Children see the world through symbols and broad phrases. Children don’t possess the full interconnectedness of society, and experience the world from a very close perspective. These events that happen around them have effects on people’s lives, but their main concern is of the self: how does this effect me. The process of maturation is making the connections of action and consequence, independence and society, and coming to the realization that the world is bigger than you.
Boy and the World is about a boy, Cuca, who experiences the splitting of his family. His father has to find work in the big city, while Cuca stays with his mother in rural Brazil. The separation sends Cuca on a journey through the world of Brazilian agriculture and capitalistic society to find his father, while keeping his eye on expressions of true happiness in the world symbolized by bright colorful celebrations and a joyous theme music.
Mostly utilizing a child-like hand drawn and cut-up aesthetic, writer-director Ale Abreu evokes an innocent grasp of the world. Workers toiling at picking cotton aren’t seen as either tragic or heroic figures, but are cogs in a rhythmic machine that create their own brand of music. Cuca has similar experiences to the rhythms of city life, and factory work. The world is an orchestra of patterns and music, if only someone is around to listen.
Abreu’s animation style is stunning. The opening sequence contains concentric circles that beget circles that beget patterns that beget circles that beget patterns, filling the frame with a kaleidoscopic array of colors. Rural life is hand-drawn with rough edges; Cuca has the stripes of a shirt, but not even the outline. Fantasies can take on painterly aesthetics, and the city takes on a harder, cut from a magazine sensibility. Though the animation is disparate, it comes together in a non-style reminiscent of Chuck Jones’ Duck Amuck.
When reality breaks into Cuca’s world in the form of capitalistic progress, Abreu drops the charade. The communal – dare I say communist? – subtext becomes text, and Abreu loses his way. Where the joyous theme music had been celebrations of community separate from work and society, suddenly these celebrations are the impediment of progress. Not content with mere pointing at the dangers of progress, at one point Abreu switches into a horror montage of live-action factory work, turning his delightful allegory into a full-on didactic sledgehammer.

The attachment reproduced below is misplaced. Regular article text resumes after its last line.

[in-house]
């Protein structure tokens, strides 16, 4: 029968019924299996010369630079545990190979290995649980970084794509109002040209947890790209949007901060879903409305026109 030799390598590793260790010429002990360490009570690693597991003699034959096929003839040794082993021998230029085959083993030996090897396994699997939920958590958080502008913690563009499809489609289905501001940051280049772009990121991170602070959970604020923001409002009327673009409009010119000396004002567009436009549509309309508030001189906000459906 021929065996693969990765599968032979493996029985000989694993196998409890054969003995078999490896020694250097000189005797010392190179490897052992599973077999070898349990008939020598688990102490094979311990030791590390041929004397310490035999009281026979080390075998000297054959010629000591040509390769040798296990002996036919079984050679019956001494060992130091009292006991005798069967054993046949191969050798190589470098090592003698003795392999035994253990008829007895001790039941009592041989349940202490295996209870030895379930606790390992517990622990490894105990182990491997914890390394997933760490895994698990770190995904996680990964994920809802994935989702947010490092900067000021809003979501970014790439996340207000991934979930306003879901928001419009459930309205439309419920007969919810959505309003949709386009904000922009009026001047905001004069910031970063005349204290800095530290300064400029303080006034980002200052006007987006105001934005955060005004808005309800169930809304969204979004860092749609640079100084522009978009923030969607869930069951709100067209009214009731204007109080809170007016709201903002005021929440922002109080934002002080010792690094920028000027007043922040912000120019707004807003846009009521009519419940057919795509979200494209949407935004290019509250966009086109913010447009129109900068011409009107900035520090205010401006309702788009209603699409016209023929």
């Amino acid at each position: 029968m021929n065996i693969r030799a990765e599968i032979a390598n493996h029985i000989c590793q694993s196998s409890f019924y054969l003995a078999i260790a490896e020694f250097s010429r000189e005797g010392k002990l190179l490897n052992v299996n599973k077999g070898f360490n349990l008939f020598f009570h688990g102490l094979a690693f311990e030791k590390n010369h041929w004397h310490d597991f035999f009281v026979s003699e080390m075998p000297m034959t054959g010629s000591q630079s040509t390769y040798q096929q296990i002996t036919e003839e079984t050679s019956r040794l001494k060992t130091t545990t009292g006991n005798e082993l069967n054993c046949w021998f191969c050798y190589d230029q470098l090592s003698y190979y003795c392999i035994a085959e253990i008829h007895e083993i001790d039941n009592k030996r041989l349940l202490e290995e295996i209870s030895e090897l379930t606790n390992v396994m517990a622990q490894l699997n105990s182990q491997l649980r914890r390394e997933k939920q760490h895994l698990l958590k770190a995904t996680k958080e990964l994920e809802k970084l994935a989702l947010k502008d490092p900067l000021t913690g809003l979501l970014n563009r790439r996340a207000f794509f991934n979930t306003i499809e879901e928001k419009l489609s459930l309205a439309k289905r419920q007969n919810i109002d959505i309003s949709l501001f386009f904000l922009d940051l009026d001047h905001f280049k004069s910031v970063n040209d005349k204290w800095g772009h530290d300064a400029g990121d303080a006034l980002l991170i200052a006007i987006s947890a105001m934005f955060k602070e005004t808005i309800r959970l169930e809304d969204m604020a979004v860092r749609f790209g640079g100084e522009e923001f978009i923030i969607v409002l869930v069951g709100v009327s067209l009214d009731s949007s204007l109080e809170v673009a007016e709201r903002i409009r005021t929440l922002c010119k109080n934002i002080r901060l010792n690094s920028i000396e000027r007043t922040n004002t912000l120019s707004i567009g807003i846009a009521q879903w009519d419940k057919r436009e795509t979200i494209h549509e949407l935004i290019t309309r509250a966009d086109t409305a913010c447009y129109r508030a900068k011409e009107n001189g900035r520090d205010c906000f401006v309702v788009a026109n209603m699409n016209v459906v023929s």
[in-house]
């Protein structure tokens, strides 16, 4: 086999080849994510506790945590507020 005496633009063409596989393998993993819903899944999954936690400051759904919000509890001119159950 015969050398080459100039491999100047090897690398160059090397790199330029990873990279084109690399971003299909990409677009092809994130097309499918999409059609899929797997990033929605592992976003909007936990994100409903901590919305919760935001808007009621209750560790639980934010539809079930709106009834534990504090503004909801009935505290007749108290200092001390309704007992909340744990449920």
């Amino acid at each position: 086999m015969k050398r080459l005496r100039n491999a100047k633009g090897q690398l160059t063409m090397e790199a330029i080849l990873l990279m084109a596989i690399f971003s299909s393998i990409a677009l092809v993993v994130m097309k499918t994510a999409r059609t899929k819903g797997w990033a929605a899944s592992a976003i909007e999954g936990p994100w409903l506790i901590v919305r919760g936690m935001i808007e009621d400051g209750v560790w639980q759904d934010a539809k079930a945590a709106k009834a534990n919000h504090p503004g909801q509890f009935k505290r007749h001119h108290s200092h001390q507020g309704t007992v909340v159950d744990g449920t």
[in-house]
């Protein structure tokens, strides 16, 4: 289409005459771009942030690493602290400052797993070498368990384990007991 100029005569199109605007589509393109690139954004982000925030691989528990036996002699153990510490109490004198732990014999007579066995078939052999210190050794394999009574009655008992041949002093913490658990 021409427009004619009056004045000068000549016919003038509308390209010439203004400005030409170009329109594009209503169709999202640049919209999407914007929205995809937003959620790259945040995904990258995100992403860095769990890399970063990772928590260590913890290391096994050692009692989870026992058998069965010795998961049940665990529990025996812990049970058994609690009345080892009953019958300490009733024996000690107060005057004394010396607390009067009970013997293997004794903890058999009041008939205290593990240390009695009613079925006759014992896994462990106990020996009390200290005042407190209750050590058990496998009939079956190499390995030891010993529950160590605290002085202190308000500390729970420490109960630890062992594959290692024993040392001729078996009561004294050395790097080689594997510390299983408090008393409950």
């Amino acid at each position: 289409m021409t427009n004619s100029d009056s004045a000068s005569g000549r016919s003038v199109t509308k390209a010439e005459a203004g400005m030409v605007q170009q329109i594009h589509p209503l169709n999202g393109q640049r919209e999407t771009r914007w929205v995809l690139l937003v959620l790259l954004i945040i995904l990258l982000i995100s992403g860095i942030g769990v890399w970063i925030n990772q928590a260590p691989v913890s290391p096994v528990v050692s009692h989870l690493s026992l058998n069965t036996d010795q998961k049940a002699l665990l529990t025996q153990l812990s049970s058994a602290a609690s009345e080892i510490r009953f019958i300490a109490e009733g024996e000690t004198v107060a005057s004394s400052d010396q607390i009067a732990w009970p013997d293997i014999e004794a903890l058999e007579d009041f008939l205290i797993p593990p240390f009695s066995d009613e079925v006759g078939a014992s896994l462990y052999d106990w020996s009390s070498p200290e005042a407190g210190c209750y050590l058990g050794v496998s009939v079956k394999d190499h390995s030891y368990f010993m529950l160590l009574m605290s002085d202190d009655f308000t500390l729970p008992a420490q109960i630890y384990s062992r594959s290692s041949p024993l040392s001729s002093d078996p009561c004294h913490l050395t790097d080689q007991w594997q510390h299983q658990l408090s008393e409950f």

Luckily, the quality of the film survives this massive misstep, and returns to Cuca’s maturation. When it’s not throwing anvils at the audience, Boy and the World is a complex treatise on the nature of growing up, memory, and how our childhood influences who we are in the world. Even as an anti-capitalist tract, Boy and the World is able to convey amoral progress through simplistic or symbolic displays1. Using gorgeous, hypnotic, animation Boy and the World finds its way to places of depth and meaning. It’s sad, beautiful, joyous, and a sheer delight, well deserving of its Best Animated Feature nomination.
Bonus: There is no dialogue contained within the film, and it does not have any subtitles. This is a movie fit for children of all ages, provided that they aren’t easily frightened by scenes of intensity.
1If I may indulge in a little political sidetracking, there have been many thinkpieces from the modern news media on the popularity of Bernie Sanders, and the Millennial embrace of the phrase “socialism.” Even though this hails from Brazil, many of its points have been experienced in various cities and communities across the country, as exemplified by Flint, MI (pre-Water Crisis). If one can extrapolate from this film that many are seeing the destruction of community is a direct result of poverty caused by rampant unchecked Capitalism, it comes as a natural turn that Socialism (if not outright Communism) is being seen as a valid political response.